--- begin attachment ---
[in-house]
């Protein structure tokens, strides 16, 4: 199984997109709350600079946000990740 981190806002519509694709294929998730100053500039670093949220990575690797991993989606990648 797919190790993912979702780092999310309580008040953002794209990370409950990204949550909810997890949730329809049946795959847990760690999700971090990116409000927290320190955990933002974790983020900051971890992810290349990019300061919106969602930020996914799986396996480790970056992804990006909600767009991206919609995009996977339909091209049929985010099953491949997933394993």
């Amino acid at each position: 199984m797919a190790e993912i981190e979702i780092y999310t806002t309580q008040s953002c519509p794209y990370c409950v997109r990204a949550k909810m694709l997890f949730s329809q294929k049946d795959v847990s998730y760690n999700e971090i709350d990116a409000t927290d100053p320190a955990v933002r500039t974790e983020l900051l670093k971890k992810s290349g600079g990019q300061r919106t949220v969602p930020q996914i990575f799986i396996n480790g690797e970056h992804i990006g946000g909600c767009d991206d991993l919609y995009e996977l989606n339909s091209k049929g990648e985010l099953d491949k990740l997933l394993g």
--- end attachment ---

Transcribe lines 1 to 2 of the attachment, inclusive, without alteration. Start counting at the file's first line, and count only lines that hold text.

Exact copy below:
[in-house]
């Protein structure tokens, strides 16, 4: 199984997109709350600079946000990740 981190806002519509694709294929998730100053500039670093949220990575690797991993989606990648 797919190790993912979702780092999310309580008040953002794209990370409950990204949550909810997890949730329809049946795959847990760690999700971090990116409000927290320190955990933002974790983020900051971890992810290349990019300061919106969602930020996914799986396996480790970056992804990006909600767009991206919609995009996977339909091209049929985010099953491949997933394993």